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The second-largest city in southeastern Turkey with highly-developed infrastructure, Diyarbakir is gradually becoming a city of the dead and missing. The unofficial capital of the Kurdish area of Turkey, the city has seen repeated shelling since July 2015. It was placed under two curfews in December.
On March 16, following clashes between Kurdish militants and Turkish forces, Ankara once again imposed an indefinite curfew in some parts of the city.
Ever since the military operations were launched in the city, “tens of thousands” of people have been forced to flee their homes, according to reports from Republican Peoples Party (CHP) said.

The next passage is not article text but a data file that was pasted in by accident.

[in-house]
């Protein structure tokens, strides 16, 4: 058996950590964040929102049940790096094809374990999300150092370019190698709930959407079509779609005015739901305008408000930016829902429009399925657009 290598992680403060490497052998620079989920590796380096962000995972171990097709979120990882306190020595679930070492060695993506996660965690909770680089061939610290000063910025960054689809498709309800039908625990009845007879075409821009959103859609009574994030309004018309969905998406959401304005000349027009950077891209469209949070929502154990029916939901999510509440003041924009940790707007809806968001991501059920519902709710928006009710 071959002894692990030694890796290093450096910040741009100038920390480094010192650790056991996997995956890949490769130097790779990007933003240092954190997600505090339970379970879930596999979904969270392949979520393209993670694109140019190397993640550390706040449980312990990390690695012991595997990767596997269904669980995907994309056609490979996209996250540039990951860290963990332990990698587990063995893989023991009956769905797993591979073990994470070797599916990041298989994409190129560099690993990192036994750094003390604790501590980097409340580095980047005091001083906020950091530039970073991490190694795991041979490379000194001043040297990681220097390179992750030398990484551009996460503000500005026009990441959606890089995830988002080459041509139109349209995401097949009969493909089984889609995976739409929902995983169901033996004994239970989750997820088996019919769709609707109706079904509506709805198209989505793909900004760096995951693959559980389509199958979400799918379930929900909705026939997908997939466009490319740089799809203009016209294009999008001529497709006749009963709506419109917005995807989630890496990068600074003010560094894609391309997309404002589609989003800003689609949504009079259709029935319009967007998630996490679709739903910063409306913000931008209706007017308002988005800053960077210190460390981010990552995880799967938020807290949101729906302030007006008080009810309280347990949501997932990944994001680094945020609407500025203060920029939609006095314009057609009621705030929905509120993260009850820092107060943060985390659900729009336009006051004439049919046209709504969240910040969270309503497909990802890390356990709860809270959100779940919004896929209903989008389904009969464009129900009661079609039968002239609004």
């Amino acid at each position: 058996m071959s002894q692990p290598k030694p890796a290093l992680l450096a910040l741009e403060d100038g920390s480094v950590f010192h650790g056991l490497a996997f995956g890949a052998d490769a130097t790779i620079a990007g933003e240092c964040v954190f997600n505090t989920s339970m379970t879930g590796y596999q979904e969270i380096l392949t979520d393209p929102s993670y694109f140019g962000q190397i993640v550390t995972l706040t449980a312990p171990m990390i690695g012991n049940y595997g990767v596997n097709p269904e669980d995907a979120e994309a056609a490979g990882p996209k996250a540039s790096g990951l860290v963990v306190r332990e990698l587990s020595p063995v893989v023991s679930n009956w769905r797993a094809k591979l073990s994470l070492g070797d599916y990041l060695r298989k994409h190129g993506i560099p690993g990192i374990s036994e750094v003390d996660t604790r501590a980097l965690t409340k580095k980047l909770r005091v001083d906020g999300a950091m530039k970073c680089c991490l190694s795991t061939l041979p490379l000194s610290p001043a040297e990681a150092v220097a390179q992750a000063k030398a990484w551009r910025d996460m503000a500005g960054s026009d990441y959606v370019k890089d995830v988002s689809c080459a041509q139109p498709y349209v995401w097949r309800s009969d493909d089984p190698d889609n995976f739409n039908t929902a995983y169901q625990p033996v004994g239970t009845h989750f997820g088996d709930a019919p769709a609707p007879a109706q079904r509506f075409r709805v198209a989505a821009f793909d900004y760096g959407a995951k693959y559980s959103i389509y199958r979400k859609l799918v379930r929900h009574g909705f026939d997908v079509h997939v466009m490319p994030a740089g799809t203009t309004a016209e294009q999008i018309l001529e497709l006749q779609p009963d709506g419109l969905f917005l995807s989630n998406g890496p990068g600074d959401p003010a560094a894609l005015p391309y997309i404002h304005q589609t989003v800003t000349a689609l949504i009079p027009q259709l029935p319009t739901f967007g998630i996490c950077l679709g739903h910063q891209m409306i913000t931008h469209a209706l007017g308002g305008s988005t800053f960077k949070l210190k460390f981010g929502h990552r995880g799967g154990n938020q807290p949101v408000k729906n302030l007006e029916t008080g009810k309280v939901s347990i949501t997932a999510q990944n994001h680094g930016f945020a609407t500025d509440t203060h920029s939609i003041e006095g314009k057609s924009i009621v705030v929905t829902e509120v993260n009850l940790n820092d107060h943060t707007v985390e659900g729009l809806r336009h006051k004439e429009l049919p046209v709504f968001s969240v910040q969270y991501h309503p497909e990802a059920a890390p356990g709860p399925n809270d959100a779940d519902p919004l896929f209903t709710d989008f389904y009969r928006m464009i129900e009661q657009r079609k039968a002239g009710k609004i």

Earlier in March, RT’s William Whiteman went to Diyarbakir to film testimonies of those mourning their loved ones lost as a result of the ongoing crackdown.
One of the most severely shelled areas of the city has become Sur district surrounded by UNESCO-listed Roman-era walls.
Whiteman spoke to the weeping mother of 17-year-old Rozerin Cukur, who was killed in a military bombardment of Sur while she was visiting the district with friends in early January. With access to the area now cut off by the fighting, her body has never been recovered.